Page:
Fertility policy and practice: a Toolkit for the Asia-Pacific region

May 10, 2023


Fertility policy and practice

May 10, 2023

Emily Tiemann


Emily is a Manager with Economist Impact’s Health Policy Team. She works with global clients, developing and delivering evidence-based health policy projects across a wide range of priority areas. Prior to joining the Economist Group, Emily worked in private healthcare in Canada followed by health policy and regulation in the UK, managing strategic programs and policy reviews, and working closely with the Department of Health. 

Emily holds a Master’s degree in Women’s Health from University College London and a degree in Biology from McGill University.

The fertility rates of many countries in the Asia Pacific region (APAC) have been drastically declining over the past 70 years. This has had an impact not only on the population size of these countries, but also on the structure of the population. South Korea has the lowest total fertility rate (TFR) in the world at 0.8, well below the replacement rate of 2.1, and Singapore and Japan are not much higher, at 1.1 and 1.3 respectively. Along with this, the population of older persons (aged over 60) in the region is expected to triple between 2010 and 2050. 
Policies such as parental leave, baby bonus schemes, and assisted reproductive technology (ART) subsidies have been implemented as a way to tackle these slowing fertility rates. But what effect do these policies have on fertility rates in practice, and how do they compare?  
Fertility policy and practice: a Toolkit for the Asia-Pacific region” is an Economist Impact report sponsored by Merck. The Toolkit provides policymakers in the APAC region an evidence base that can be used when discussing policies to address falling fertility rates in a user-friendly way, where the evidence behind effectiveness is clearly explained. This Toolkit provides a menu of policy options that APAC countries can explore, allowing them to choose actions most appropriate for their economies and where they stand along their fertility transition.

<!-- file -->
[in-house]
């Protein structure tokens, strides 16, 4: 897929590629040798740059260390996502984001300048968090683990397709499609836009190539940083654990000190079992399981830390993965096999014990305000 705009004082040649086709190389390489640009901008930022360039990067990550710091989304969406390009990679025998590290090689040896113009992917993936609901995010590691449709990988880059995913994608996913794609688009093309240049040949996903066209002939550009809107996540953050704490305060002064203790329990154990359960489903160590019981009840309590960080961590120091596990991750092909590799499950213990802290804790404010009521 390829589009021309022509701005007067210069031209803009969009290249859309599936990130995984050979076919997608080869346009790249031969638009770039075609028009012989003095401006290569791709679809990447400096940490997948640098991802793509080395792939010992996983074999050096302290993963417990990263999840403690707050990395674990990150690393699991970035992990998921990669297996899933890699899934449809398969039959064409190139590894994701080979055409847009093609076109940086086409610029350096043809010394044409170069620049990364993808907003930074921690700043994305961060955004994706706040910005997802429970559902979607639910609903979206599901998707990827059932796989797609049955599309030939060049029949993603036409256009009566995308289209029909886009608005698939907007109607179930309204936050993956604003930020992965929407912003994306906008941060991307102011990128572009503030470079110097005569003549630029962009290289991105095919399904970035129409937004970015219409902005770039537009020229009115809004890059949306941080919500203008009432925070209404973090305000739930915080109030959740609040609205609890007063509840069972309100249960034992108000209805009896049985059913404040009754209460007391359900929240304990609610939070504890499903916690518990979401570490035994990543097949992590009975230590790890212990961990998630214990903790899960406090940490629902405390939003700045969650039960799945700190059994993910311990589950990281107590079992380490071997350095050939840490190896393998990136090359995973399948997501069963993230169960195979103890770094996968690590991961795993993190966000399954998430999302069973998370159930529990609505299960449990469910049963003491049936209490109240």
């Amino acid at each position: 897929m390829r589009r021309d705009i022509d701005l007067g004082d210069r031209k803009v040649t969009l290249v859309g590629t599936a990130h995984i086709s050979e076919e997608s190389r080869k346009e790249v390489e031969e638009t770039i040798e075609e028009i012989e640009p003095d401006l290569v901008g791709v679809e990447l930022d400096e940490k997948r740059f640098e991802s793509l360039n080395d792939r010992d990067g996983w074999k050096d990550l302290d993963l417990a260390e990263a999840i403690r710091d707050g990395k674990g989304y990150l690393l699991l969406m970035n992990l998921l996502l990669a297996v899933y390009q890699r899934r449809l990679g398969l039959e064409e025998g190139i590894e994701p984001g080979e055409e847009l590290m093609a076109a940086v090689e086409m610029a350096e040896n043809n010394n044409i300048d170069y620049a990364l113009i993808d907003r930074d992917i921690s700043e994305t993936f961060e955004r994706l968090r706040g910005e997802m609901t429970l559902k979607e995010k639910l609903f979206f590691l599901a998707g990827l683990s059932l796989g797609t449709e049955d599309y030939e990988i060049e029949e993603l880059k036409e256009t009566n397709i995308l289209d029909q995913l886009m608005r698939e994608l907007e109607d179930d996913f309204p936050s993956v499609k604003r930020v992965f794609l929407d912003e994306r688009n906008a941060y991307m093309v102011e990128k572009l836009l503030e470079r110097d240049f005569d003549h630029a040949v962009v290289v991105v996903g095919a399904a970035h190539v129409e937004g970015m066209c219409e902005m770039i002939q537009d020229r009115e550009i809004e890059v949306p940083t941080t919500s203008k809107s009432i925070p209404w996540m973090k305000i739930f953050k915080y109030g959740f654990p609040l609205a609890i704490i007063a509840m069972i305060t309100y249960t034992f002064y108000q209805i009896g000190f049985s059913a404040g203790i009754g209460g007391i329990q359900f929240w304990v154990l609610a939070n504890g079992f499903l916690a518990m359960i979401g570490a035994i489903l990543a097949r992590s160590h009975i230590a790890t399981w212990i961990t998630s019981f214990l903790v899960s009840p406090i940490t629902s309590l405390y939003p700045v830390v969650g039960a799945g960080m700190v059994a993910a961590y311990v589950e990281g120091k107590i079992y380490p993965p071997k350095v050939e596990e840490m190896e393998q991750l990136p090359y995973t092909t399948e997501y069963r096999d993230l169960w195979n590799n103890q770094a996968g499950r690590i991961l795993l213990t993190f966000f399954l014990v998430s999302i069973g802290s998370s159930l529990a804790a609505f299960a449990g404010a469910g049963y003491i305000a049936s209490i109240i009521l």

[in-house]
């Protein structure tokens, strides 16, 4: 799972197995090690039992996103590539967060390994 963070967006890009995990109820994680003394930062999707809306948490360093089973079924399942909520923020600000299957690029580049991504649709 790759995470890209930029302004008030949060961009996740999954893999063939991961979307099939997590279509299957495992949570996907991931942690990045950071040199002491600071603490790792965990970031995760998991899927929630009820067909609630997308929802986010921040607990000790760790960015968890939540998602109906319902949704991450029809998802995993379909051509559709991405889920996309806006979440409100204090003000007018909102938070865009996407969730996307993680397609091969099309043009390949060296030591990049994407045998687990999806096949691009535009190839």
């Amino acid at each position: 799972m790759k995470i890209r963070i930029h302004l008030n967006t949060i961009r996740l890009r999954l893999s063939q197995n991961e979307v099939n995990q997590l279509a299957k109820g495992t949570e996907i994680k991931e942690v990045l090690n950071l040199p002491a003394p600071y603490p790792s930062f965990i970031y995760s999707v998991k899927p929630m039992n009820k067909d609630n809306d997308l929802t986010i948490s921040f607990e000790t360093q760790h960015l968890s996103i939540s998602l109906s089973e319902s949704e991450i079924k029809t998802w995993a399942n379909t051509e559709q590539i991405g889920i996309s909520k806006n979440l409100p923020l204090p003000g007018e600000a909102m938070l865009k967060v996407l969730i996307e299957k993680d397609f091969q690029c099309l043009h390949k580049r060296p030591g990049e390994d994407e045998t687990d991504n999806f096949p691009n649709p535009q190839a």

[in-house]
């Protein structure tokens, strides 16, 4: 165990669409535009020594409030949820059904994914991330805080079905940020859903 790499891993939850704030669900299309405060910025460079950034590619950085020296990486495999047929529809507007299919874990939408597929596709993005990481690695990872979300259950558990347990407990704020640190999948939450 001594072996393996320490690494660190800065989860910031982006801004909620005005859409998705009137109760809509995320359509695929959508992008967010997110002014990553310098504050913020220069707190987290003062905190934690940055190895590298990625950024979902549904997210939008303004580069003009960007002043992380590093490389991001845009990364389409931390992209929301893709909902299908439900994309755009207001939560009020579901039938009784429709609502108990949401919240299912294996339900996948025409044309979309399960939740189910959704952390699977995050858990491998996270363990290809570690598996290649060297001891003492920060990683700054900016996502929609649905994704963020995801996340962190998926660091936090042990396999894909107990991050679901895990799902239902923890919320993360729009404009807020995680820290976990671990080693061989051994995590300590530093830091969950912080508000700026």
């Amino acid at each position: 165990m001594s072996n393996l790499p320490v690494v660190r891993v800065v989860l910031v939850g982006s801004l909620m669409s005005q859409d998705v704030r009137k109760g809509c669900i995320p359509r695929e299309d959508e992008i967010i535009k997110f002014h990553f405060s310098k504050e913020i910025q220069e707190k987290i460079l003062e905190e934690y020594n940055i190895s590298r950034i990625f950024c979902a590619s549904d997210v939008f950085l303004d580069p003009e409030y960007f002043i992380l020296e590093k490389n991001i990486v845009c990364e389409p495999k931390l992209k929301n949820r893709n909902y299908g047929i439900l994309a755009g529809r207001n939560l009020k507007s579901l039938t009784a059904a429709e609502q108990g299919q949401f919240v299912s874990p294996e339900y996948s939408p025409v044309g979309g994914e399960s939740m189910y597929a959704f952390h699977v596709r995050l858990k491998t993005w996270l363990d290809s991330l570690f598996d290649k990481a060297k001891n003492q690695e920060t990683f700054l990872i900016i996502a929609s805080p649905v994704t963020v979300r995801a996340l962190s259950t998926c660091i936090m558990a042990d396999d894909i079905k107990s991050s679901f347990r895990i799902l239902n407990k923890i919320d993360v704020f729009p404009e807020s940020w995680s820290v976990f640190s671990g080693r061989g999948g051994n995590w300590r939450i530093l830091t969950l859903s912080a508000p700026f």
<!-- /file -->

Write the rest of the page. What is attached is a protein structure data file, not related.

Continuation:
Economist Impact would like to thank the following individuals who generously offered their time and insights for this report, including:
  • Georgina M Chambers: Director, National Perinatal Epidemiology and Statistics Unit, University of New South Wales, Australia 
  • Ha Anh Duc: Chief of Cabinet Office, Ministry of Health, Vietnam 
  • Osamu Ishihara: Professor, Clinical Medicine & Director of Nutrition Clinic at Kagawa Nutrition University, Japan 
  • Nai Peng Tey: Demographer and former associate professor of Statistics, University of Malaya, Malaysia 
  • Kamthorn Pruksananonda: Professor of OBGYN and Reproductive Medicine, Chulalongkorn University and Chairman of the Reproductive Medicine Subcommittee at The Royal Thai College of Obstetricians and Gynaecologists, Bangkok, Thailand
  • Lih Rong Wang: Professor, National Taiwan University, Department of Social Work, Taiwan 
  • Ir. Dwi Listyawardani: Acting Deputy Chairman for Population Management in the National Population and Family Planning Board (BKKBN), Indonesia 
  • P C Wong: Emeritus Consultant, Division of Reproductive Endocrinology and Infertility, National University Hospital, Singapore 
  • Turro Wongkaren: Director, Institute for Advanced Studies in Economics and Business, Indonesia 
  • Nasuha Yaacob: Specialist in OB/GYN, and Member of Ministry of Health in National Assisted Reproductive Technology (ART) Policy, Malaysia

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